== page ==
In Recent History, How Often Has The Favorite Lost The Kentucky Derby?

This year’s Kentucky Derby was a lot closer than most would have thought. Coming off a disappointing 3rd place finish in the Preakness, everyone thought that Camelot would finally have his day. But then, almost unnoticed, an 18th century painting became an overnight sensation, and suddenly, America’s most prestigious horse race was back in the news.

Camelot’s owner, Doug Jones, made headlines when he purchased the infamous painting, “The Midnight Ride of Paul Revere,” for a whopping price tag of $16.2 million. The acquisition made him the sixth-highest bidder of the night. As you might imagine, the painting’s notoriety made it worth its weight in gold. It turned out to be a good investment for Jones, as he went on to win the Kentucky Derby with his other horse, Candy Boy.

Unfortunately, Jones’ good fortune didn’t last. He subsequently went bankrupt and had to be rescued by friends and family. But even then, his problems didn’t end there. He went on to face criminal charges for allegedly trying to bribe an Indiana horse racing official to fix the results of a race. In the end, he was convicted only of a misdemeanor and had to pay a $15,000 fine.

Other famous Kentucky Derby losers include Native Dancer (1962), Gallant Man (1977), and Strike the Gold (1992). But perhaps the most heartbreaking story comes from the the horse that arguably deserved to win the most, Big Pink. In 1945, Big Pink, owned by John T. Woolf, Sr., was the heavy favorite for the Kentucky Derby. However, after getting jockeyed out at the quarter-mile mark, he collapsed and died from internal bleeding. Woolf subsequently lost all of his horses, including Big Pink. In 2011, the original Big Pink was inducted into the Racing Hall of Fame. It was a great loss for the family, and many consider it one of the greatest broken-heart stories in the history of the sport.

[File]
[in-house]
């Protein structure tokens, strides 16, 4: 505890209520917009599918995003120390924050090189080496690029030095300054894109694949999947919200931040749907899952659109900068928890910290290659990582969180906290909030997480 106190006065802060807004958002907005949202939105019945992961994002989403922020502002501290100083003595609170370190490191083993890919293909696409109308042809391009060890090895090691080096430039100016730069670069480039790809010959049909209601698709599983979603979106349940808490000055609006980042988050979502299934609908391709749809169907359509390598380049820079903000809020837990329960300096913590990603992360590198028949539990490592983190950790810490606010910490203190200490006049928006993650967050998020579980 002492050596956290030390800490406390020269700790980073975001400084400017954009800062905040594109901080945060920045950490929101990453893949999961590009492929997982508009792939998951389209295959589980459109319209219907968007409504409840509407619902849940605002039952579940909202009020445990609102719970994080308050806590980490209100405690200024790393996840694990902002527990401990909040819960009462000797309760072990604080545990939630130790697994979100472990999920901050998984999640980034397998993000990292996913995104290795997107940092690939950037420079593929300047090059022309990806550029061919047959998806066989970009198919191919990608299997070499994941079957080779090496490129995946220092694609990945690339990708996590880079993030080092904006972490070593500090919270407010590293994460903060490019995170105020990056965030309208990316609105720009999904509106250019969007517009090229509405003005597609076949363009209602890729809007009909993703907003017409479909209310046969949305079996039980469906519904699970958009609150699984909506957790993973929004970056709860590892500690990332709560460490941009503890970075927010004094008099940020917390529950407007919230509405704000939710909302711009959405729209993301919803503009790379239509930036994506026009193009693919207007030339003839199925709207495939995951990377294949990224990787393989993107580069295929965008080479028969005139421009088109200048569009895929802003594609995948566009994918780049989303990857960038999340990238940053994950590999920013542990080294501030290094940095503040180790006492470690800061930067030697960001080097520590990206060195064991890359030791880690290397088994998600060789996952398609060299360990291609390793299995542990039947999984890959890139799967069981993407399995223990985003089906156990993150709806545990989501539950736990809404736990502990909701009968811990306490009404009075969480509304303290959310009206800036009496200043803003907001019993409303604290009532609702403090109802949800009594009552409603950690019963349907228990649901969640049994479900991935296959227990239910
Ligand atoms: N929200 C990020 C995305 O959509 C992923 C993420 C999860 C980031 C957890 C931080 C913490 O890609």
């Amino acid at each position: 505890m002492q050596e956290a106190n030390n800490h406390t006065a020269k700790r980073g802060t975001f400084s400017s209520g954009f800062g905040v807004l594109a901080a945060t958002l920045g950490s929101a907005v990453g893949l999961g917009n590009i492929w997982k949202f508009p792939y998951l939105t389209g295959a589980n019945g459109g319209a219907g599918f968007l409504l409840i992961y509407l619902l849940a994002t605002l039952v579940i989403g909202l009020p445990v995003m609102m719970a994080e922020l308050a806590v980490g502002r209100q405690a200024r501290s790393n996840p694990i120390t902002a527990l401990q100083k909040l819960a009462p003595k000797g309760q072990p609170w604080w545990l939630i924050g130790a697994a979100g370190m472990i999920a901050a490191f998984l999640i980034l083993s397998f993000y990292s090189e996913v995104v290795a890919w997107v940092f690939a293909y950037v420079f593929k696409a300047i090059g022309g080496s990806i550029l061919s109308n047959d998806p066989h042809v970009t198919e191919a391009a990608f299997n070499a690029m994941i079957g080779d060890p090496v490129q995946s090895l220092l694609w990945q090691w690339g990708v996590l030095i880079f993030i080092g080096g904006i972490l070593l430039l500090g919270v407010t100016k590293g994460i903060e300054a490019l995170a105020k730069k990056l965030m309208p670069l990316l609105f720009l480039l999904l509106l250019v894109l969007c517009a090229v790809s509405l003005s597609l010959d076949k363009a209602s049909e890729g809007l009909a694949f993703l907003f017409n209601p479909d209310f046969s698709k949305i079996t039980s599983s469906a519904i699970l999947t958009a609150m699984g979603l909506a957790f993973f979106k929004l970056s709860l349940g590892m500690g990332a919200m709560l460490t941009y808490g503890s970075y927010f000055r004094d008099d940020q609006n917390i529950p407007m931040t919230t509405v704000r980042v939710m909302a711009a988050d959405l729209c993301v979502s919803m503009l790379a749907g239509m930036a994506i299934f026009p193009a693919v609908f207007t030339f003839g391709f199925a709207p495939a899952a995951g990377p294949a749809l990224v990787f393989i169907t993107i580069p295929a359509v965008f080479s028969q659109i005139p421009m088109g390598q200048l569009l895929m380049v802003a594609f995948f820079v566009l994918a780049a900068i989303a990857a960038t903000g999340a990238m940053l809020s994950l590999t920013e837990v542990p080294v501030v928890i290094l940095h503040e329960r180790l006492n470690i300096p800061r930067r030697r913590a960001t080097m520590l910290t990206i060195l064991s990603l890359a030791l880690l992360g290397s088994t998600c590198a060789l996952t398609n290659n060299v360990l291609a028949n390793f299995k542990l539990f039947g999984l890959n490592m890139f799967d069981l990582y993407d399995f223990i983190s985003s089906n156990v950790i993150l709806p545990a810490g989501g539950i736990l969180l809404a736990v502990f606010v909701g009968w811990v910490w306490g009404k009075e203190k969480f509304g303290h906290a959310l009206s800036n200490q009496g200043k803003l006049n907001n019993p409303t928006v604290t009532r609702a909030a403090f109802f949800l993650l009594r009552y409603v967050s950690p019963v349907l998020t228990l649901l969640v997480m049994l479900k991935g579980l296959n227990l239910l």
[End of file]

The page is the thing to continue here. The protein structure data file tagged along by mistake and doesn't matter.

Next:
No one knows for sure how many times the favorite has lost the Kentucky Derby. Though it’s been a while since the last instance, since 1870, when the race was initially created, it hasn’t happened often. In fact, over the past 140 years, as we’ve seen, the favorite has only lost the derby twice. This makes it one of the most successful races in American history. The last time the favorite lost the Kentucky Derby was in 1920. Since then, the race has been won by the favorite every single time. (This includes a couple of cases where the favorite finished 2nd, such as in 1926 and 1930.)

The Importance Of History

Why study history? It’s often said that if you don’t know where you’re going, you’ll never get there. The same can be said about the Kentucky Derby. It’s an important milestone in the history of the sport, and to this day, many regard the Kentucky Derby as the greatest horse race in the United States. But that doesn’t mean it’s easy to predict what will happen each year. In fact, as we’ve seen, the favorite has only won the Kentucky Derby twice in the past 140 years. Therefore, it would be wise to examine the facts and develop a better understanding of what makes this race so special.